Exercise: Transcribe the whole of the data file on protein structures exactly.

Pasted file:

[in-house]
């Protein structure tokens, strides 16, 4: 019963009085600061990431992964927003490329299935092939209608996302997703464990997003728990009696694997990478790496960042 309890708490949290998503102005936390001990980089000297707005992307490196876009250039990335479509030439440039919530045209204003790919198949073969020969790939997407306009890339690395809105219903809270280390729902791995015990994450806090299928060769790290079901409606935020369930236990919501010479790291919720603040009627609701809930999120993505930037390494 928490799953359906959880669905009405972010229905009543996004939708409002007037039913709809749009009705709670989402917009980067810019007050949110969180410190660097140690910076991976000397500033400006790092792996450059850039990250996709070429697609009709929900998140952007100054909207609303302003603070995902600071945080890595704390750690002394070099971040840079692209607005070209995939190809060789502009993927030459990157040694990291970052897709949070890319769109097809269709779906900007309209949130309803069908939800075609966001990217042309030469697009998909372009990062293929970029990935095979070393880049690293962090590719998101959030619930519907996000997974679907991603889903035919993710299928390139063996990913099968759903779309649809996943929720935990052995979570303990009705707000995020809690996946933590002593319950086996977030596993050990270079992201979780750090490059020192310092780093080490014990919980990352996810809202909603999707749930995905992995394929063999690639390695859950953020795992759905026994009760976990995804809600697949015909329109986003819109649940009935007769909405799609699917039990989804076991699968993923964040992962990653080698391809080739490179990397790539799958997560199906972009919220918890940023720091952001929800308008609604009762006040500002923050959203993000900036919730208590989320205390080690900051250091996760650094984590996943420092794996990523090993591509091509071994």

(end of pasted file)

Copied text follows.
[in-house]
């Protein structure tokens, strides 16, 4: 019963009085600061990431992964927003490329299935092939209608996302997703464990997003728990009696694997990478790496960042 309890708490949290998503102005936390001990980089000297707005992307490196876009250039990335479509030439440039919530045209204003790919198949073969020969790939997407306009890339690395809105219903809270280390729902791995015990994450806090299928060769790290079901409606935020369930236990919501010479790291919720603040009627609701809930999120993505930037390494 928490799953359906959880669905009405972010229905009543996004939708409002007037039913709809749009009705709670989402917009980067810019007050949110969180410190660097140690910076991976000397500033400006790092792996450059850039990250996709070429697609009709929900998140952007100054909207609303302003603070995902600071945080890595704390750690002394070099971040840079692209607005070209995939190809060789502009993927030459990157040694990291970052897709949070890319769109097809269709779906900007309209949130309803069908939800075609966001990217042309030469697009998909372009990062293929970029990935095979070393880049690293962090590719998101959030619930519907996000997974679907991603889903035919993710299928390139063996990913099968759903779309649809996943929720935990052995979570303990009705707000995020809690996946933590002593319950086996977030596993050990270079992201979780750090490059020192310092780093080490014990919980990352996810809202909603999707749930995905992995394929063999690639390695859950953020795992759905026994009760976990995804809600697949015909329109986003819109649940009935007769909405799609699917039990989804076991699968993923964040992962990653080698391809080739490179990397790539799958997560199906972009919220918890940023720091952001929800308008609604009762006040500002923050959203993000900036919730208590989320205390080690900051250091996760650094984590996943420092794996990523090993591509091509071994």